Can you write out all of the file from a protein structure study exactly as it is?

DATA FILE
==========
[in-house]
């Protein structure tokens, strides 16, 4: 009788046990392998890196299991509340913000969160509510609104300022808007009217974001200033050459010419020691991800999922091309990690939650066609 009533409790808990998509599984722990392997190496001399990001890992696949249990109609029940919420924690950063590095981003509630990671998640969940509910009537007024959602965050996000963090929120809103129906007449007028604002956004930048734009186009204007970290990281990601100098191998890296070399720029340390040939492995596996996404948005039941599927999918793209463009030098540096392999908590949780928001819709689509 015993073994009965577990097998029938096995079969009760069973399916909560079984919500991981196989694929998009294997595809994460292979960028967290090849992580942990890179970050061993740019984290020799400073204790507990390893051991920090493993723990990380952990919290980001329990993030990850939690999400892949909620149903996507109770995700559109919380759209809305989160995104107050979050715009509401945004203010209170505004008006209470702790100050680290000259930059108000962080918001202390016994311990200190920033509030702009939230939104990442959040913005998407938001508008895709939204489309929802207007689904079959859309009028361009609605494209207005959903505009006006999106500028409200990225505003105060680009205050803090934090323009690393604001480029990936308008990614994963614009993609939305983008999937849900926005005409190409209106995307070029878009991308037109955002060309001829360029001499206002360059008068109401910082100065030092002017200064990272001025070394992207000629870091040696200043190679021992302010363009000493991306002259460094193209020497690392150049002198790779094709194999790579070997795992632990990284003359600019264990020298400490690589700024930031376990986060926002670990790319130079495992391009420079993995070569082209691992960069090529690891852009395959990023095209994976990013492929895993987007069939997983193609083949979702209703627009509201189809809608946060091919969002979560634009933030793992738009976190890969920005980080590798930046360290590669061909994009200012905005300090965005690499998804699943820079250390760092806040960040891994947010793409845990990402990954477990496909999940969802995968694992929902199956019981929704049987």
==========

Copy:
[in-house]
């Protein structure tokens, strides 16, 4: 009788046990392998890196299991509340913000969160509510609104300022808007009217974001200033050459010419020691991800999922091309990690939650066609 009533409790808990998509599984722990392997190496001399990001890992696949249990109609029940919420924690950063590095981003509630990671998640969940509910009537007024959602965050996000963090929120809103129906007449007028604002956004930048734009186009204007970290990281990601100098191998890296070399720029340390040939492995596996996404948005039941599927999918793209463009030098540096392999908590949780928001819709689509 015993073994009965577990097998029938096995079969009760069973399916909560079984919500991981196989694929998009294997595809994460292979960028967290090849992580942990890179970050061993740019984290020799400073204790507990390893051991920090493993723990990380952990919290980001329990993030990850939690999400892949909620149903996507109770995700559109919380759209809305989160995104107050979050715009509401945004203010209170505004008006209470702790100050680290000259930059108000962080918001202390016994311990200190920033509030702009939230939104990442959040913005998407938001508008895709939204489309929802207007689904079959859309009028361009609605494209207005959903505009006006999106500028409200990225505003105060680009205050803090934090323009690393604001480029990936308008990614994963614009993609939305983008999937849900926005005409190409209106995307070029878009991308037109955002060309001829360029001499206002360059008068109401910082100065030092002017200064990272001025070394992207000629870091040696200043190679021992302010363009000493991306002259460094193209020497690392150049002198790779094709194999790579070997795992632990990284003359600019264990020298400490690589700024930031376990986060926002670990790319130079495992391009420079993995070569082209691992960069090529690891852009395959990023095209994976990013492929895993987007069939997983193609083949979702209703627009509201189809809608946060091919969002979560634009933030793992738009976190890969920005980080590798930046360290590669061909994009200012905005300090965005690499998804699943820079250390760092806040960040891994947010793409845990990402990954477990496909999940969802995968694992929902199956019981929704049987």